If you still think that East London is a no-go area then you, dear reader, are missing out.
Why? Well, houses around the Olympic Park have increased by 45% since 2005.
A study by Lloyds TSB out today has found that price growth in East London beat Greater London as a whole by 35% in the eight-year period.
When London won the bid to host the Olympics, homes in the 14 postal districts closest to the park were worth £206,154 on an average. But as of March 2013, the value had increased by £92,000 to £298,603.
Dalston, Homerton, Shoreditch and Bethnal Green saw house price increases of more than £115,000 since 2005. Out of the four, Dalston emerged as the winner recording the highest price increase at £165,606.
Manor Park and Clapton recorded the highest price growth since last year at 17.4% and 16.8% respectively.
Nitesh Patel, a housing economist at Lloyds TSB, said: “The regeneration of East London, as a result of winning the bid to host the 2012 Olympic and Paralympic Games has seen large investment in infrastructure, rail and tube networks. A major shopping mall served the Games and importantly, the wider area over the longer term.
“Homeowners in the 14 postal areas closest to the Olympic Park have seen the average value of their homes rise by £1,000 per month since July 2005. Prices in this part of East London have, on average, increased at a faster rate than in England, Wales and Greater London as a whole.
“The impact on future property values will continue to depend on how the Olympic site is transformed as a place for the community.”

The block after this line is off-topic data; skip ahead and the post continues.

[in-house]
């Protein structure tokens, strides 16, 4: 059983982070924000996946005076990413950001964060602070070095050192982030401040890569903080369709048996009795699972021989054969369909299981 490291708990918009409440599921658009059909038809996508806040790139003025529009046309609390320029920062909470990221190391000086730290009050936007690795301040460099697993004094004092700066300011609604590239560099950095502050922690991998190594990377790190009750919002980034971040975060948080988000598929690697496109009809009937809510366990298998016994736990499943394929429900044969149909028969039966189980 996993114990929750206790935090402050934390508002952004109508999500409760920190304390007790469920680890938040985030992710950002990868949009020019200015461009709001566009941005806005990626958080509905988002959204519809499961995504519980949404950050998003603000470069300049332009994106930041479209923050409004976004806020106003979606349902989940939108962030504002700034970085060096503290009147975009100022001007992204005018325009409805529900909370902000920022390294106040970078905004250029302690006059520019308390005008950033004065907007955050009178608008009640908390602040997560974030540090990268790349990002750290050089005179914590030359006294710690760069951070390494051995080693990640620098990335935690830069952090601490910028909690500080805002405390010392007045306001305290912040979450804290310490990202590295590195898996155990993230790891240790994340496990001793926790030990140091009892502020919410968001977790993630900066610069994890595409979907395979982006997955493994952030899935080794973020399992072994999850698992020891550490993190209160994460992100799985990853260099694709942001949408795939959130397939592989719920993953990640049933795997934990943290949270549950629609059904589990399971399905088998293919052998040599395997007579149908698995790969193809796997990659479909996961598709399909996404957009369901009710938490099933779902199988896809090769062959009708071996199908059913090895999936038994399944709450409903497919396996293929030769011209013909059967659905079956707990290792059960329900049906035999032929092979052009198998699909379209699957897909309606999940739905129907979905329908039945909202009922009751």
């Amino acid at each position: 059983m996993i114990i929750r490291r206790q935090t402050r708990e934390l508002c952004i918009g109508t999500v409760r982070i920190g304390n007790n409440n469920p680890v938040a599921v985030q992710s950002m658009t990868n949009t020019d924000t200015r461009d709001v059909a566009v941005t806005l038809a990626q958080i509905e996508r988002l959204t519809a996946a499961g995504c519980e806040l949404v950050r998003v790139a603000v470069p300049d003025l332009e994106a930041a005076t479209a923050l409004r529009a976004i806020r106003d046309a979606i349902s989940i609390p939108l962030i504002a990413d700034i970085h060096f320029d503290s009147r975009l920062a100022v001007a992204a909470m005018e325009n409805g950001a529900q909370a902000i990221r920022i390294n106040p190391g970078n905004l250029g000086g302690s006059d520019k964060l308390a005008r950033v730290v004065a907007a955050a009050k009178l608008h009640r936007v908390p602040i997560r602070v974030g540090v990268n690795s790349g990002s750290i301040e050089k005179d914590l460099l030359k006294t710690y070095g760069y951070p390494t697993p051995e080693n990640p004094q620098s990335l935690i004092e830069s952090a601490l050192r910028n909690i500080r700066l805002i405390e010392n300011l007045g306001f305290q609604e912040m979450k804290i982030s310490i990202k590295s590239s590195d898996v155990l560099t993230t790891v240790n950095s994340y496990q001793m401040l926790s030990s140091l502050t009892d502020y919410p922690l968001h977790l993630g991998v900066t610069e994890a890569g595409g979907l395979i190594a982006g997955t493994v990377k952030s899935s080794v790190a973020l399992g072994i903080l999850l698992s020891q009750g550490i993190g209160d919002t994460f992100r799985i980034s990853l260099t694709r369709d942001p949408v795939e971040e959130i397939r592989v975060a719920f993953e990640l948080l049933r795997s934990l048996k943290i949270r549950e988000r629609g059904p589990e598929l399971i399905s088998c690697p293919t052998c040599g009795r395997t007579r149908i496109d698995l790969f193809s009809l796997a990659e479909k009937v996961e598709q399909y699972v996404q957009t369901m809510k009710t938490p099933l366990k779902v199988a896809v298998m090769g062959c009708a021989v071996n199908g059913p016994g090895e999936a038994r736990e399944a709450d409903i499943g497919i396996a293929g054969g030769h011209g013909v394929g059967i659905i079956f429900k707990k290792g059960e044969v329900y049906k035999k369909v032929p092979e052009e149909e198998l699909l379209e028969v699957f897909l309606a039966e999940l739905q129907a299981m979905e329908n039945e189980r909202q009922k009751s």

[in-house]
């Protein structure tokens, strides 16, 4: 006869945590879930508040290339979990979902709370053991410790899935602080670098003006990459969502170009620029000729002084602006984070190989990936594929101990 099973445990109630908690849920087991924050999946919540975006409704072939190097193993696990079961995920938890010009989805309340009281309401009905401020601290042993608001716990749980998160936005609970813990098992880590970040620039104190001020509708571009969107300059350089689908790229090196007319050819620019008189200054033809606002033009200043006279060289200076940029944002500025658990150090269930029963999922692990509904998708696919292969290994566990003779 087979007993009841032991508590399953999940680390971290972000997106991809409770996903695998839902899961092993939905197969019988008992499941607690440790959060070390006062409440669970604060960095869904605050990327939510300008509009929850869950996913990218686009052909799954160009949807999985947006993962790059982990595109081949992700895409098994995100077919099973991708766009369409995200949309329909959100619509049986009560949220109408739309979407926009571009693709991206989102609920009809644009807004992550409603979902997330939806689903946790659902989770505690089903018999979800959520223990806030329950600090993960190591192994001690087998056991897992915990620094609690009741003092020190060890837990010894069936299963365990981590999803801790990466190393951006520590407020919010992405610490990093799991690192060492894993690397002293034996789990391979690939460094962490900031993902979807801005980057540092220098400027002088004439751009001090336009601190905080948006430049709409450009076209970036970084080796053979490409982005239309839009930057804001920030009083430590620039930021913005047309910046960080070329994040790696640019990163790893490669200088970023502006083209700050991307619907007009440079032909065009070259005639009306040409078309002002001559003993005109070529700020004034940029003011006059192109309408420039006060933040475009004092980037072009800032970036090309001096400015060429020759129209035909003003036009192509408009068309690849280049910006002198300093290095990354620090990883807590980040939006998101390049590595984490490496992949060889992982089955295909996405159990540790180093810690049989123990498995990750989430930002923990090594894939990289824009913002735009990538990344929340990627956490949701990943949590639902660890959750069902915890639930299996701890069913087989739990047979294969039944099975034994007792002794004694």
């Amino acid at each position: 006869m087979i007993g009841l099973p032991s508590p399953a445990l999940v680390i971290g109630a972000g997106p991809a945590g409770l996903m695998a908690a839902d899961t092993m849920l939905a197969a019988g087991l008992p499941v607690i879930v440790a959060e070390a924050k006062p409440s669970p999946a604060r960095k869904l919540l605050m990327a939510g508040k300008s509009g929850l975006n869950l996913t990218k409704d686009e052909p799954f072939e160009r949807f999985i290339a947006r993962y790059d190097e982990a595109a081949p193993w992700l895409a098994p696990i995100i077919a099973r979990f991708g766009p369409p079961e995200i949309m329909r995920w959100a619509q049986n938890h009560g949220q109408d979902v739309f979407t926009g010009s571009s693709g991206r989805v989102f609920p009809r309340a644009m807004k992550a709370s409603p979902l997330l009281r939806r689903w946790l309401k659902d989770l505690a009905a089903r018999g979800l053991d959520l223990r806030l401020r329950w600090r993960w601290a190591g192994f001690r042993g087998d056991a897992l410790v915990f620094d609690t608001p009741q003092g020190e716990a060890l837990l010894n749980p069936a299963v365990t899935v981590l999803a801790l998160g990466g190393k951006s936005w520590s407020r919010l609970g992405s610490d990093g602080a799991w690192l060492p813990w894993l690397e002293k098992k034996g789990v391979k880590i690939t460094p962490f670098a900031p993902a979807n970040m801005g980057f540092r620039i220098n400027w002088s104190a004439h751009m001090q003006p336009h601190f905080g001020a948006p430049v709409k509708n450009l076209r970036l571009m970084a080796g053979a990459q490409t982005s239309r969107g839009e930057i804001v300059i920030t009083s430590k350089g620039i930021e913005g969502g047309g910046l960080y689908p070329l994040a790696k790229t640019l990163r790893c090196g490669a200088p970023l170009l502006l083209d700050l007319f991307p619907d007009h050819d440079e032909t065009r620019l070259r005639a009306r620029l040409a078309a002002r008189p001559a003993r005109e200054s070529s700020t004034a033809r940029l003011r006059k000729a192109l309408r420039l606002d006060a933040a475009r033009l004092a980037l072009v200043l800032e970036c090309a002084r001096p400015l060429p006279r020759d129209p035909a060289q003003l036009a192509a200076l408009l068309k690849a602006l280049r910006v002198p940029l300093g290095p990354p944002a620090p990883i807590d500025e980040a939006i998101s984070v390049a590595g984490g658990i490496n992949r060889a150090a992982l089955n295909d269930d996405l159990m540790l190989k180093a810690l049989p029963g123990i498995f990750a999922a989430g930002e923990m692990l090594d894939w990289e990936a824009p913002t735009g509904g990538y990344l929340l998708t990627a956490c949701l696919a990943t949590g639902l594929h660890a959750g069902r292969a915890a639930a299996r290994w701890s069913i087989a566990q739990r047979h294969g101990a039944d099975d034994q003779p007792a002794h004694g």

Separately, a CBI/KPMG London business survey found that London companies chasing growth are looking to expand overseas and not in the capital.
High operating costs and London’s housing shortage have been cited as the biggest worries for respondents that wanted to scale their business.
Companies planning to expand in London fell from 54% to 29% last year. On the other hand, companies planning to expand overseas rose from 27% in December 2012 to 45% today.
Sara Parker, CBI director for London, said: “It’s encouraging that more London firms plan to expand but worrying that fewer expect to do so in the capital.
“Some of the perennial challenges of doing business in the capital, like high operating costs, housing shortages and transport challenges, threaten to undermine investment confidence.”
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